10-Q 1 crvw_10q-063016.htm QUARTERLY REPORT
 

 

UNITED STATES

SECURITIES AND EXCHANGE COMMISSION

Washington, D.C. 20549

 

FORM 10-Q

 

(Mark One)

R QUARTERLY REPORT PURSUANT TO SECTION 13 OR 15(d) OF THE SECURITIES EXCHANGE ACT OF 1934

 

For the quarterly period ended June 30, 2016

 

TRANSITION REPORT PURSUANT TO SECTION 13 OR 15(d) OF THE SECURITIES EXCHANGE ACT OF 1934

 

For the transition period from___________ to ___________

 

Commission File No. 000-54090

 

CAREVIEW COMMUNICATIONS, INC.

(Exact name of registrant as specified in its charter)

 

Nevada 95-4659068
(State or other jurisdiction of incorporation or organization) (I.R.S. Employer Identification No.)
   
405 State Highway 121, Suite B-240, Lewisville, TX 75067 (972) 943-6050
(Address of principal executive offices) (Registrant’s Telephone Number)

 

N/A

(Former name, former address and former fiscal year, if changed since last report)

 

Indicate by check mark whether the registrant: (1) has filed all reports required to be filed by Section 13 or 15(d) of the Securities Exchange Act of 1934 during the preceding 12 months (or for such shorter period that the registrant was required to file such reports), and (2) has been subject to such filing requirements for the past 90 days. Yes  R    No  ☐

 

Indicate by check mark whether the registrant has submitted electronically and posted on its corporate Web site, if any, every Interactive Data File required to be submitted and posted pursuant to Rule 405 of Regulation S-T (§232.405 of this chapter) during the preceding 12 months (or for such shorter period that the registrant was required to submit and post such files). Yes  R    No  ☐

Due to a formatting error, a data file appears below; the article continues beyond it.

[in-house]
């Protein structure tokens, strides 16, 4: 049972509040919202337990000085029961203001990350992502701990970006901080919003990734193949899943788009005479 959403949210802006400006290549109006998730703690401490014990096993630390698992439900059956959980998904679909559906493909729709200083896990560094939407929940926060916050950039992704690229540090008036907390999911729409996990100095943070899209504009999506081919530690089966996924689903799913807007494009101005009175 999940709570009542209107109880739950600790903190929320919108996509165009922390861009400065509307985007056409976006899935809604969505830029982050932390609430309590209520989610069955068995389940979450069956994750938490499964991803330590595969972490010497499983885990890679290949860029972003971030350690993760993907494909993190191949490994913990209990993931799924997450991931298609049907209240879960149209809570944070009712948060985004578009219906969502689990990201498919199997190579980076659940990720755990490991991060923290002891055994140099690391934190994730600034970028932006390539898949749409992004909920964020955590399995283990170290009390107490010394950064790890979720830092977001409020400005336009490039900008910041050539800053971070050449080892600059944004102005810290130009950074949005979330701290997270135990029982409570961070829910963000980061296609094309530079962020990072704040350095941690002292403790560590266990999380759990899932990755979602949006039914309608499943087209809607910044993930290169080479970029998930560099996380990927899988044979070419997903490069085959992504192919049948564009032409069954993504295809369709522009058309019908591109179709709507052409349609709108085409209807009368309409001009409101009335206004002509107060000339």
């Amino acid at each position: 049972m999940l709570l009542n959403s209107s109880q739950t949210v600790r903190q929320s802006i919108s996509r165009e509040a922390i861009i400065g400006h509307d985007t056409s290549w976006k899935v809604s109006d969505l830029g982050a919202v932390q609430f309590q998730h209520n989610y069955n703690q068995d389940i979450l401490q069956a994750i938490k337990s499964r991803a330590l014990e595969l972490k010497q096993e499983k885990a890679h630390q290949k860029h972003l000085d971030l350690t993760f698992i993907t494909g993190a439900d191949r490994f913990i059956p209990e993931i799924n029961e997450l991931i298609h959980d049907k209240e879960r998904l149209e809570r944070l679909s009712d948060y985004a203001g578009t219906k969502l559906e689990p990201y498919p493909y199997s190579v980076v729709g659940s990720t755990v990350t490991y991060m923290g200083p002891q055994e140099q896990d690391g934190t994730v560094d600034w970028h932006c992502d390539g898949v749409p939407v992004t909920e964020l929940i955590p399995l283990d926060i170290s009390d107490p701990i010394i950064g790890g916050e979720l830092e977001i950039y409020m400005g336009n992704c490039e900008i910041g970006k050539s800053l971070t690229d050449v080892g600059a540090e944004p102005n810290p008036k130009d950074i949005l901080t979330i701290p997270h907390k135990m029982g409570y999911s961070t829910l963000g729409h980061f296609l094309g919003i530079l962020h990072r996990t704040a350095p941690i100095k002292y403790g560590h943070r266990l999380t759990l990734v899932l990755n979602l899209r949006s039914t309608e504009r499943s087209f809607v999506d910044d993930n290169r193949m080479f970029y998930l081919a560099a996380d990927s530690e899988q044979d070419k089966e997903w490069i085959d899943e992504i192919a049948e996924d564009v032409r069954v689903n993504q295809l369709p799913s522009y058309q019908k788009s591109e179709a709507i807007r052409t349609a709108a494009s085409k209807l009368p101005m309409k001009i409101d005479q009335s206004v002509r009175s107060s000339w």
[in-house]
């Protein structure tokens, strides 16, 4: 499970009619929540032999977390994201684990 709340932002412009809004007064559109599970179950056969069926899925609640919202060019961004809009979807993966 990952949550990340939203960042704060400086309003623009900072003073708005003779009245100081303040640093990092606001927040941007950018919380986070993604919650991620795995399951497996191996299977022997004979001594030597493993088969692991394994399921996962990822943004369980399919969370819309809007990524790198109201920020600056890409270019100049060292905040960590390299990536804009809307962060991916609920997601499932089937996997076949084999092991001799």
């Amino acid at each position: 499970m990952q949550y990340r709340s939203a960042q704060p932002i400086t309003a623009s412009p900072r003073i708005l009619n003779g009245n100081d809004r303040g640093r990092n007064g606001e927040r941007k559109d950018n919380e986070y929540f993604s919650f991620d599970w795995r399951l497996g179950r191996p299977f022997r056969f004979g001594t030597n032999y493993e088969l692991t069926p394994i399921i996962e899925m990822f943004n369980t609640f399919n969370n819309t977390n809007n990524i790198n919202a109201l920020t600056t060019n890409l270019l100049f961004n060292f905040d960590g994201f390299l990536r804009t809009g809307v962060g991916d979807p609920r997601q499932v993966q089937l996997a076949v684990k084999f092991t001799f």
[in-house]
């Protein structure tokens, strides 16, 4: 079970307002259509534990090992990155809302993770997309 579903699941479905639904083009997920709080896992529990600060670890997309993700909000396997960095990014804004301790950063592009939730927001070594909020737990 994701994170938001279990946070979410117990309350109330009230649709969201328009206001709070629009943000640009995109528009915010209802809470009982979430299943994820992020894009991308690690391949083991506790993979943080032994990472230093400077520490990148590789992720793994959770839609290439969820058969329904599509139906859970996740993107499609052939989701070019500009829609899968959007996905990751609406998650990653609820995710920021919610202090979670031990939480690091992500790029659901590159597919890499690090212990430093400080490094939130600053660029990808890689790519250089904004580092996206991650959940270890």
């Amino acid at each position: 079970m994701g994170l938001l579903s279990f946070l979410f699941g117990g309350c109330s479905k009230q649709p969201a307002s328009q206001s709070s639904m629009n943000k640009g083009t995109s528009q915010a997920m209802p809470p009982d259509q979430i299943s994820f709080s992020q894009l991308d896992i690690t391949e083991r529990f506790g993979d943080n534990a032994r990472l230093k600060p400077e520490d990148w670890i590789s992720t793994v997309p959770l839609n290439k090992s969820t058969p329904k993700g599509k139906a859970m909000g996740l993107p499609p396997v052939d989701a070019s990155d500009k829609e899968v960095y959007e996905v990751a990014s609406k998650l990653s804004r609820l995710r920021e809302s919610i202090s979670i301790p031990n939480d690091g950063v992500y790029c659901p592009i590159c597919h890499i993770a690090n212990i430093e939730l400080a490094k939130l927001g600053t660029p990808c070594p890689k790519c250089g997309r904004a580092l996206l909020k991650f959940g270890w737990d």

Indicate by check mark whether the registrant is a large accelerated filer, an accelerated filer, a non-accelerated filer, or a smaller reporting company. See the definitions of “large accelerated filer,” “accelerated filer” and “smaller reporting company” in Rule 12b-2 of the Exchange Act.

 

Large accelerated filer  ¨ Accelerated filer  ¨ Non-accelerated filer  ¨ Smaller reporting company  þ

  

Indicate by check mark whether the registrant is a shell company (as defined in Rule 12b-2 of the Exchange Act).

Yes  ☐    No  R

 

The number of shares outstanding of each of the issuer’s classes of Common Stock as of August 15, 2016 was 139,380,748.

 

 

 

CAREVIEW COMMUNICATIONS, INC. AND SUBSIDIARIES

INDEX

 

        Page
PART I - FINANCIAL INFORMATION    
         
  Item. 1 Financial Statements    
         
    Condensed Consolidated Balance Sheets as of June 30, 2016 (Unaudited) and December 31, 2015   3
         
    Condensed Consolidated Statements of Operations for the Three and Six Months Ended June 30, 2016 and 2015 (Unaudited)   4
         
    Condensed Consolidated Statement of Stockholders’ Deficit for the period from January 1, 2016 to June 30, 2016 (Unaudited)   5
         
    Condensed Consolidated Statements of Cash Flows for the Three and Six Months Ended June 30, 2016 and 2015 (Unaudited)   6
         
    Notes to the Condensed Consolidated Financial Statements   7
         
  Item 2. Management’s Discussion and Analysis of Financial Condition and Results of Operations   23